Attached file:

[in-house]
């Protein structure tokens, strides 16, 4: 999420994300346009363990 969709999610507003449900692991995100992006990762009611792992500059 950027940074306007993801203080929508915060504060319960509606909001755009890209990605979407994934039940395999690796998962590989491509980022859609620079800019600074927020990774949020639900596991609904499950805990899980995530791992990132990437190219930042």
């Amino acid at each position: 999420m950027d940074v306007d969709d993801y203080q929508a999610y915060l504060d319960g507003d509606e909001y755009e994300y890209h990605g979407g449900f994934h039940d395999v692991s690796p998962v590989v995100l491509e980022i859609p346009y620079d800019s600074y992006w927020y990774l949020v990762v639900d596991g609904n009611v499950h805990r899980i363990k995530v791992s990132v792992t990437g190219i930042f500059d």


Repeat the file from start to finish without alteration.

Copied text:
[in-house]
């Protein structure tokens, strides 16, 4: 999420994300346009363990 969709999610507003449900692991995100992006990762009611792992500059 950027940074306007993801203080929508915060504060319960509606909001755009890209990605979407994934039940395999690796998962590989491509980022859609620079800019600074927020990774949020639900596991609904499950805990899980995530791992990132990437190219930042």
């Amino acid at each position: 999420m950027d940074v306007d969709d993801y203080q929508a999610y915060l504060d319960g507003d509606e909001y755009e994300y890209h990605g979407g449900f994934h039940d395999v692991s690796p998962v590989v995100l491509e980022i859609p346009y620079d800019s600074y992006w927020y990774l949020v990762v639900d596991g609904n009611v499950h805990r899980i363990k995530v791992s990132v792992t990437g190219i930042f500059d």